Posts tagged "Pharmacy"

Lawless v. Board of Registration in Pharmacy (Lawyers Weekly No. 10-180-13)

NOTICE: All slip opinions and orders are subject to formal revision and are superseded by the advance sheets and bound volumes of the Official Reports.  If you find a typographical error or other formal error, please notify the Reporter of Decisions, Supreme Judicial Court, John Adams Courthouse, 1 Pemberton Square, Suite 2500, Boston, MA 02108-1750; (617) 557-1030; SJCReporter@sjc.state.ma.us     SJC‑11366     LEO M. LAWLESS  vs.  BOARD OF REGISTRATION IN PHARMACY.   October 7, 2013.   Supreme Judicial Court, Appeal from order of single justice. Pharmacy.  Board of Registration in Pharmacy.  Administrative Law, Adjudicatory proceeding, Hearing.  License.  Practice, Civil, Default, Review of administrative action.     After the Board of Registration in Pharmacy (board) revoked Leo M. Lawless’s license to practice pharmacy for a minimum of two years, Lawless sought judicial review, pursuant to G. L. c. 112, § 62, from a single justice of this court.  The single justice denied the petition for review and a motion for reconsideration, and Lawless appeals.  There was no error.     Background.  Lawless has held a license to engage in practice as a pharmacist in the Commonwealth since 1974.  Following his termination from a pharmacist position at Hanscom Air Force Base (Hanscom) based on “multiple patient safety adverse events,” the board issued a temporary order summarily suspending his pharmacist license.  The board thereafter issued an order that Lawless “appear and show cause” why it should not suspend, revoke, or otherwise take action against his license pursuant to G. L. c. 112, § 61, and 247 Code Mass. Regs. §§ 2.00 (2013).  The order alleged that Lawless failed accurately to fill and verify prescriptions on multiple occasions and otherwise to maintain the pharmacy; made threatening comments about a member of the pharmacy staff; left the pharmacy while on duty; and failed to comply with the board’s continuing education requirements.  Lawless answered the order to show cause, as well as an amended order.  An adjudicatory hearing was scheduled for March 26, 27, and 28, 2012.[1]  At Lawless’s request, a fourth day, March 30, 2012, was added to permit him to call an expert witness.   In advance of the hearing, Lawless served subpoenas for the release of documents and to procure the attendance of witnesses from Hanscom to testify on his behalf.  At a prehearing conference on March 21, 2012, he sought continuance of the hearing on the basis that a staff judge advocate at Hanscom had objected to the subpoenas and returned them without action.  The hearing officer ruled that the first two days of hearing would proceed as scheduled, with prosecuting counsel for the board presenting her case, and the remaining hearing dates would be continued to give Lawless an opportunity to seek enforcement of the subpoenas.   […]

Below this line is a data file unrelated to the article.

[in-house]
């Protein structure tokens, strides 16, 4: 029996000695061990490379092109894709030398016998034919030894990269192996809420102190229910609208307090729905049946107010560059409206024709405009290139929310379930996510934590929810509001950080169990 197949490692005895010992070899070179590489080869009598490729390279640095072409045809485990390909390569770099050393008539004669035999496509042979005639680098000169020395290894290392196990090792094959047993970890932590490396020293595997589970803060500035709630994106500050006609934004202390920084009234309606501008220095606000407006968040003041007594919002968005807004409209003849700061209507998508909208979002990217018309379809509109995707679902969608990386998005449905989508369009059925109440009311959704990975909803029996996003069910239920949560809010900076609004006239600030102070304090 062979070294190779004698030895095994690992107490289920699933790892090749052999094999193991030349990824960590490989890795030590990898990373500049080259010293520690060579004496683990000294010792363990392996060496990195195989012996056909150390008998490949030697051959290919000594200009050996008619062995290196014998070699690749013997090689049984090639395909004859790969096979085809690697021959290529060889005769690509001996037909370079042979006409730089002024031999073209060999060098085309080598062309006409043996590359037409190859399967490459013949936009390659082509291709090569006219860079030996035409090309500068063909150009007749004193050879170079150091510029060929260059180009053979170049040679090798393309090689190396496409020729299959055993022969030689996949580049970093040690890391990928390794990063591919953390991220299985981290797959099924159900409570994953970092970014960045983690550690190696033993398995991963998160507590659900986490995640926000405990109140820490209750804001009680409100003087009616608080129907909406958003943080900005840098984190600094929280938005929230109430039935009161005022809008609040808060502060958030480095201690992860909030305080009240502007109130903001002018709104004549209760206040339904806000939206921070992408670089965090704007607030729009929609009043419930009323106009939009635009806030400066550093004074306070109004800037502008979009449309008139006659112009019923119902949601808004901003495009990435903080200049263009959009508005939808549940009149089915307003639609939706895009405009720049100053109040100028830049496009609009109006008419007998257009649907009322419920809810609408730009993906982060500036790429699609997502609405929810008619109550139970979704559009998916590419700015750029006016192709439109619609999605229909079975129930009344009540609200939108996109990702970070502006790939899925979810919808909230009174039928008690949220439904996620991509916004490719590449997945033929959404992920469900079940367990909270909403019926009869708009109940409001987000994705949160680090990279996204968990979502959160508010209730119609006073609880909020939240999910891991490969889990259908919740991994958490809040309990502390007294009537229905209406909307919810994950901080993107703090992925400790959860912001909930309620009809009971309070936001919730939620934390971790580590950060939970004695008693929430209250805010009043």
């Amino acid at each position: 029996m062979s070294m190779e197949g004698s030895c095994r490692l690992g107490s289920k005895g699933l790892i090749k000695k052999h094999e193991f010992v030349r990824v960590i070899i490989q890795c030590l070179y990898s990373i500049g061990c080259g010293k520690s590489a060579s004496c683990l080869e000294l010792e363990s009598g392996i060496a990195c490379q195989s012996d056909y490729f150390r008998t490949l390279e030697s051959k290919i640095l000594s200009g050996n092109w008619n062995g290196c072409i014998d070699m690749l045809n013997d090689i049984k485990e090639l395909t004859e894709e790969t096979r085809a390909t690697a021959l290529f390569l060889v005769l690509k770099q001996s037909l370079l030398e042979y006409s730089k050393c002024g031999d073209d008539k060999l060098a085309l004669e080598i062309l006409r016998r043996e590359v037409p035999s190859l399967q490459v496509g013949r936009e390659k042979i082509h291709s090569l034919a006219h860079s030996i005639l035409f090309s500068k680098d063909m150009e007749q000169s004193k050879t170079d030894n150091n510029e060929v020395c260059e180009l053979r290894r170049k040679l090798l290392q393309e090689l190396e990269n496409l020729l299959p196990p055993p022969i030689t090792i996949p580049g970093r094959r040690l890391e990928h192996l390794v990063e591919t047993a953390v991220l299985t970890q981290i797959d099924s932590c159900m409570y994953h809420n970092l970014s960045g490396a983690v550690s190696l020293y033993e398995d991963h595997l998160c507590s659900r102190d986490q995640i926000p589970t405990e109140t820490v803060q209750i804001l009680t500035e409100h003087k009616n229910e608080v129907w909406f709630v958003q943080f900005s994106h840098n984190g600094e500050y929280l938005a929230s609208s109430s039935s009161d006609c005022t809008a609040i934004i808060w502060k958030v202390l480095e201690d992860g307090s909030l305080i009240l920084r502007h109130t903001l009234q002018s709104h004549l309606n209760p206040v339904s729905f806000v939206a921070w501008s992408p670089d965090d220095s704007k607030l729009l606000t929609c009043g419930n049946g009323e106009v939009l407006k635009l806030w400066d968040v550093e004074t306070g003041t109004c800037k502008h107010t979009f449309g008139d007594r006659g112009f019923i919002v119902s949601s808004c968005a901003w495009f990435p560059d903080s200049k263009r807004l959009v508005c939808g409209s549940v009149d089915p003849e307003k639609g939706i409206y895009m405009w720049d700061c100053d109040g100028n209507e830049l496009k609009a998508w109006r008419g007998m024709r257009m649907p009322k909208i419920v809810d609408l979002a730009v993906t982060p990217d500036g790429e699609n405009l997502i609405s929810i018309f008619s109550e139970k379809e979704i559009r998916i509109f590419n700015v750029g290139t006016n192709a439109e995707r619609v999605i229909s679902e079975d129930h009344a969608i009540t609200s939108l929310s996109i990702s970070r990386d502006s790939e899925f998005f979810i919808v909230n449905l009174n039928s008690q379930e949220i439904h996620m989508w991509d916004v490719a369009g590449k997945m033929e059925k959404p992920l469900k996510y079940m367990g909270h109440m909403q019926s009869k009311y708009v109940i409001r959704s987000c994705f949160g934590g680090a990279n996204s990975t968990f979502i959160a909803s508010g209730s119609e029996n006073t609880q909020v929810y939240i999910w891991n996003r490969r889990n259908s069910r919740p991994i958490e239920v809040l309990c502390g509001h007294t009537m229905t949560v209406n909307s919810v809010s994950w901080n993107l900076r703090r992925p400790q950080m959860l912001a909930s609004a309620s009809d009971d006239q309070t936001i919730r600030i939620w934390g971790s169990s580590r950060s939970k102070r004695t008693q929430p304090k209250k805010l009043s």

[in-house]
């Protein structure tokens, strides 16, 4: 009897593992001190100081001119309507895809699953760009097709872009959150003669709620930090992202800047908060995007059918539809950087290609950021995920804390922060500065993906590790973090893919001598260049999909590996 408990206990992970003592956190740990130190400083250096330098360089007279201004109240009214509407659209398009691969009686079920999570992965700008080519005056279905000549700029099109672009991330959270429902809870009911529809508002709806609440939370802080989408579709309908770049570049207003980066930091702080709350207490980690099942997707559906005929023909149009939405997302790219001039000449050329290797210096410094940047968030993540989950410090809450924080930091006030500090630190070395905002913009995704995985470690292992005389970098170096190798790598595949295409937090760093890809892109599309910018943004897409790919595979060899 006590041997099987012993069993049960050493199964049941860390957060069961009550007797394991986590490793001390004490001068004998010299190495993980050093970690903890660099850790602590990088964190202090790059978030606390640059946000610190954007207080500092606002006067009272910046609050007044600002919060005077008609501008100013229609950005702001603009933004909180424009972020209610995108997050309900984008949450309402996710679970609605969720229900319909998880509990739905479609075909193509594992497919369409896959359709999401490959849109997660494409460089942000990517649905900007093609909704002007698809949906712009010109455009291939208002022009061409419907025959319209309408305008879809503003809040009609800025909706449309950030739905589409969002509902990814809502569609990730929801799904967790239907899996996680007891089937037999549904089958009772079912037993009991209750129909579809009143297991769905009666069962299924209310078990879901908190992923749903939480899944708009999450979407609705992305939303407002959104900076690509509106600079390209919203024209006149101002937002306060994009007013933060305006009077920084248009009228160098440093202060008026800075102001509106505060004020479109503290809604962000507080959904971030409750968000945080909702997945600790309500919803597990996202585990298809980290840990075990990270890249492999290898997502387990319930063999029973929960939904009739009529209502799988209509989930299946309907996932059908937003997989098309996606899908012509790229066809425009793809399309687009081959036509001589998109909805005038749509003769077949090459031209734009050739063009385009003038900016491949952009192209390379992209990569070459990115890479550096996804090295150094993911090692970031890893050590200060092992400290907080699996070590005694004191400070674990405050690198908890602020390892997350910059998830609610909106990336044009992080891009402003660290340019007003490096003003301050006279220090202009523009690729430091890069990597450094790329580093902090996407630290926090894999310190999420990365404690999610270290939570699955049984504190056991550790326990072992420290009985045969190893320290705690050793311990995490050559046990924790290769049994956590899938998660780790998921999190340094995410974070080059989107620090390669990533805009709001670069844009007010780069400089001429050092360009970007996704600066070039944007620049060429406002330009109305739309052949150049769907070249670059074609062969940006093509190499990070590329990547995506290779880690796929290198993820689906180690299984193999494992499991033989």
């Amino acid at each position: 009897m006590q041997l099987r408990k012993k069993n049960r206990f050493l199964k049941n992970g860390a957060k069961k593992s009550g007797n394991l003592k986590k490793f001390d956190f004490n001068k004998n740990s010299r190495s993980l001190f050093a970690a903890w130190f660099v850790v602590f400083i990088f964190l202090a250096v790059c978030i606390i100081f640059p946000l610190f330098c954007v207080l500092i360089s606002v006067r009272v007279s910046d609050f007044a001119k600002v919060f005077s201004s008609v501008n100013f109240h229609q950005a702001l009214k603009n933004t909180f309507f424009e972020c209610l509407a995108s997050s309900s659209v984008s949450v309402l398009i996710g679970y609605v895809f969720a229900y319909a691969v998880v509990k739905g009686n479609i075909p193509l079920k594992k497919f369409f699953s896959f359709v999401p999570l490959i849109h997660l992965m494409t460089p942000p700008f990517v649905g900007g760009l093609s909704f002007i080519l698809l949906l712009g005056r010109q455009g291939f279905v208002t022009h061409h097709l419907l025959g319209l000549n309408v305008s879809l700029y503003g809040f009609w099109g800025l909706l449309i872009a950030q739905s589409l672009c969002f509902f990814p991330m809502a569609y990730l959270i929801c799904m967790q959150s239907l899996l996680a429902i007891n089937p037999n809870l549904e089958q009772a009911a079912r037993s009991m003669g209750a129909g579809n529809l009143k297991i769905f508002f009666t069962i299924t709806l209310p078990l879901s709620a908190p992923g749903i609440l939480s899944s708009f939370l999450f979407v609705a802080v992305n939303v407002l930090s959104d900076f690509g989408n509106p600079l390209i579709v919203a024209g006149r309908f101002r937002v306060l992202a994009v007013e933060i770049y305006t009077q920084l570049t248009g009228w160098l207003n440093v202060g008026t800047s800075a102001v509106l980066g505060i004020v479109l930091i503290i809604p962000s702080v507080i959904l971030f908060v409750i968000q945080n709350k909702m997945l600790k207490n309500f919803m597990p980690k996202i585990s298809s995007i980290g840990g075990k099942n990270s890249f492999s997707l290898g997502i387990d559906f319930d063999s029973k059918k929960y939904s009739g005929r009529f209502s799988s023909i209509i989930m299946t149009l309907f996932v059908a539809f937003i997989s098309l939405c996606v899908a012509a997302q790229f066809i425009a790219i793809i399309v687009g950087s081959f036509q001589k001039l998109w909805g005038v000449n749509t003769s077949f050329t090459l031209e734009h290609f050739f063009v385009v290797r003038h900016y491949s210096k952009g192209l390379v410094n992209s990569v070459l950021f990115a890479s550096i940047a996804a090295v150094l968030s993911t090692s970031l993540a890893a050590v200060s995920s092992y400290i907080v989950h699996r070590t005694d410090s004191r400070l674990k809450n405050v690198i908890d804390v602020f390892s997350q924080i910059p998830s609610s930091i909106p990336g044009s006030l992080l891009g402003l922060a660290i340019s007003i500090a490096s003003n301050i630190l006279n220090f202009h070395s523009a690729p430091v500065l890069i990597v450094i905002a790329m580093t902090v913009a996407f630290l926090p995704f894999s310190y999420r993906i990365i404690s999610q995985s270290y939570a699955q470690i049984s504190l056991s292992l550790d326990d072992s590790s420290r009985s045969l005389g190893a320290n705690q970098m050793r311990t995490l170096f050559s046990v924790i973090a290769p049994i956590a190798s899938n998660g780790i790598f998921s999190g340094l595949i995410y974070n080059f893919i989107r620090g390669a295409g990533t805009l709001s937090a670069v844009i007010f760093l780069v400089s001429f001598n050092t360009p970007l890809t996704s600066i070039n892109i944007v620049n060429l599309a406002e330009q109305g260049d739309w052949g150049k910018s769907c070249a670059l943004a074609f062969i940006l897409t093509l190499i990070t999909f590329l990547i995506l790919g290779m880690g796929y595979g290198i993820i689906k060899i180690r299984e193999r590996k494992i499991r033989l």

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Posted by Massachusetts Legal Resources - October 7, 2013 at 4:52 pm

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